All Kinds of Pull-ups

Neutral Grip Pull-up

The pull-up is my all time favorite exercise. It’s simple, effective and can be varied in an endless amount of ways. Pull-ups work the entire upper body, particularly the lats and other back muscles.

The Basics
The standard pull-up is performed while hanging from an overhead bar with your hands a bit wider than your shoulders and your palms facing away from you. Keeping your whole body tight, begin to pull yourself upward. When your chin passes the bar, you’ve completed one repetition.

The chin-up is the most common pull-up variation; it’s the same as a pull-up except your palms are facing towards you. Changing the grip from overhand to underhand places more emphasis on the biceps.

Wide Grip vs. Close Grip
Feel free to vary the width of your grip with chin-ups and pull-ups. Wider grips will generally be a bit harder as they place more emphasis on the lats; a closer grip puts more emphasis on the arms, chest and shoulders.

Commando Pull-up

Neutral Grip & Commando Pull-ups
You can also do a pull-up with your palms facing towards each other. This is typically done on two bars that are parallel to each other (commonly referred to as a neutral grip). There is also a variation where you do a neutral grip pull-up on one bar with your hands staggered, alternating which side of the bar your head passes on the way up. This is often called a commando pull-up.

Australian Pull-ups
If you’re still learning to do a pull-up, the Australian pull-up is a great way to work your way up. Check out my guide to Australian pull-ups for more on this modification.

Be careful with pull-ups behind your neck

Behind the Neck Pull-ups
This is an exercise that you have to be careful with. If you’re new to pull-ups or you’ve had shoulder/rotator cuff issues, it might be best to leave these out for now. However, for those of you who are comfortable with pull-ups and have healthy shoulders, going behind the neck can be a challenging and worthwhile variation.

Dead Hang Pull-ups
When performing pull-ups, you want to use a full range of motion. The dead hang pull-up ensures that you are doing just that. During a dead hang pull-up, your arms are fully extended at the bottom of each rep, bringing your body to a dead hang. Absolutely no momentum is used to pull your body upwards.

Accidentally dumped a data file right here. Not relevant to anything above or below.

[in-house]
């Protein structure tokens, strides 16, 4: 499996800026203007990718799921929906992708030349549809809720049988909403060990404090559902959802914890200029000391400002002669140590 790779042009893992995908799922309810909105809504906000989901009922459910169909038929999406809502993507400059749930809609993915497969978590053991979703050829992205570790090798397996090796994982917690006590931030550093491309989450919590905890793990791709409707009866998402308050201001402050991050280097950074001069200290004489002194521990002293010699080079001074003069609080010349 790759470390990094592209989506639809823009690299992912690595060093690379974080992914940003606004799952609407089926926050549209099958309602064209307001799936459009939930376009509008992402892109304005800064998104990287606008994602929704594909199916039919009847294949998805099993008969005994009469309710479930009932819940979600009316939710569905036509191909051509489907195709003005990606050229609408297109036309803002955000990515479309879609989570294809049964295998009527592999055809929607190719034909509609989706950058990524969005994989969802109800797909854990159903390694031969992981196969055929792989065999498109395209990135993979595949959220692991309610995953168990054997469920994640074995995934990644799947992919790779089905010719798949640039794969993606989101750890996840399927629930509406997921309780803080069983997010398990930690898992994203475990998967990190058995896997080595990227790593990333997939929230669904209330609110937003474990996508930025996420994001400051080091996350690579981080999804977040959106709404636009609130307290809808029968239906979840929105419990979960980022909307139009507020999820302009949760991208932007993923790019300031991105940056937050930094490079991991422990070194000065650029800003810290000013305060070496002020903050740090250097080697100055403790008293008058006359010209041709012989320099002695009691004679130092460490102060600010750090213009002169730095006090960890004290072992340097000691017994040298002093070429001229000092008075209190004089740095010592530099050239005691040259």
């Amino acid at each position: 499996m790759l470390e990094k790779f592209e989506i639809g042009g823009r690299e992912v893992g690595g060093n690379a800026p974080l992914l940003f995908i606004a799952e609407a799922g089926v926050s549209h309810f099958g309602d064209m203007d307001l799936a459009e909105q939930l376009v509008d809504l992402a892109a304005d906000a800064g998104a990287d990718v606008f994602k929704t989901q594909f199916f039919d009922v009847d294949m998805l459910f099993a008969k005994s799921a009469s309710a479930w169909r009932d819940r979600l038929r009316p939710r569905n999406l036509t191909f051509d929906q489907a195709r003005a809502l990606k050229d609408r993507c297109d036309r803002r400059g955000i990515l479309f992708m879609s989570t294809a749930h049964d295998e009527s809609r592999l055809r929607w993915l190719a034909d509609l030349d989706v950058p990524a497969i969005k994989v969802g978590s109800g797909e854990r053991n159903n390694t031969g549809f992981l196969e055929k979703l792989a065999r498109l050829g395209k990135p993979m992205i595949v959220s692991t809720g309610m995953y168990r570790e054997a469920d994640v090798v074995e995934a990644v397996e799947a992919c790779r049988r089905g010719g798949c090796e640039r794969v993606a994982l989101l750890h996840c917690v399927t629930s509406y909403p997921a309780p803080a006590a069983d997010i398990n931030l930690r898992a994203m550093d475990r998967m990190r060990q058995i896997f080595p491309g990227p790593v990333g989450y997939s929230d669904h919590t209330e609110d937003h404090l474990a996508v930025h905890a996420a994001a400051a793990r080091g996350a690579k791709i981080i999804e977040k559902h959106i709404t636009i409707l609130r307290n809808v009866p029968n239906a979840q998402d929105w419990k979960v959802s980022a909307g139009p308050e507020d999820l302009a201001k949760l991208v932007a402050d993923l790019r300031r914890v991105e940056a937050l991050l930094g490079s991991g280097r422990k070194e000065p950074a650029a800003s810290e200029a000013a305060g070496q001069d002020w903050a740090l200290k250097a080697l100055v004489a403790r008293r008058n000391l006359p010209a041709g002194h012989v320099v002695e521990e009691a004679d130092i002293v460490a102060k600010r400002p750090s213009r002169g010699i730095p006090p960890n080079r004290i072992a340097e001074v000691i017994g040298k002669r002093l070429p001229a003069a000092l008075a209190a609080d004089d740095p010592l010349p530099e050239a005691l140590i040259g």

Kipping Pull-ups
Unlike the dead hang pull-up, when you do a kipping pull-up you are intentionally using as much momentum as possible to swing yourself over the bar – be explosive! There are a few different kipping techniques out there. Mine is a bit unorthodox but it works for me.

Plyo Pull-ups
Once you get comfortable with pull-ups and kipping pull-ups, try some plyometric variations. Any explosive pull-up that involves letting go of the bar is a plyometric pull-up. One of my favorite plyo pull-ups is the clapping pull-up.

Plyo Pull-up

Archer Pull-ups
An archer pull-up involves using a very wide grip and only bending one elbow as you pull yourself up. The other arm stays straight. The top of the rep looks almost like you are drawing a bow and arrow. The archer pull-up is a great technique to help practice towards the one arm pull-up.

The One Arm Pull-up
The one arm pull-up is the granddaddy of them all! It takes tons of practice and patience to acquire this skill, but if you are willing to work for it, it’s within your grasp!

A Life of Possibilities
This is by no means an all-inclusive list. There are infinite pull-up variations so feel free to get creative! Watch the video below to see demonstrations of these pull-ups as well as several other variations, such as the L-sit pull-up the “X pull-up.”

For more information about pull-ups, pick up a copy of my book, Raising The Bar: The Definitive Guide to Pull-up Bar Calisthenics.

This entry was posted in Body Weight Exercises, Pull-ups!. Bookmark the permalink. Both comments and trackbacks are currently closed.
  • Al Kavadlo

    Thanks – glad you found some inspiration here!  Good luck with your pull-up contest!

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  • Ty

    Since these are all pull ups, and ‘chin’ could refer to how high we pull (why would a supine grip be a chin up if someone only got their nose to the bar?) I think we should name the grip variations after their grip.

    Palms away: pro-ups (pronated)
    Palms to self: sup-ups (supinated)
    Neutral grip: neu-ups

    This is cool because it’s 1 character shorter than chin/pull and I think it’s more technically correct. There’s a lot of old books using the chin-up term for the pronated grip, and people referring to supine grip as pull ups. I think the chin=supine pull=prone is a relatively recently forced meme that we should reject.

  • Al Kavadlo

    I agree that the terms “pull-up” and “chin-up” are a bit arbitrary, but it’s not going to change any time soon and I’ve got more important things to worry about.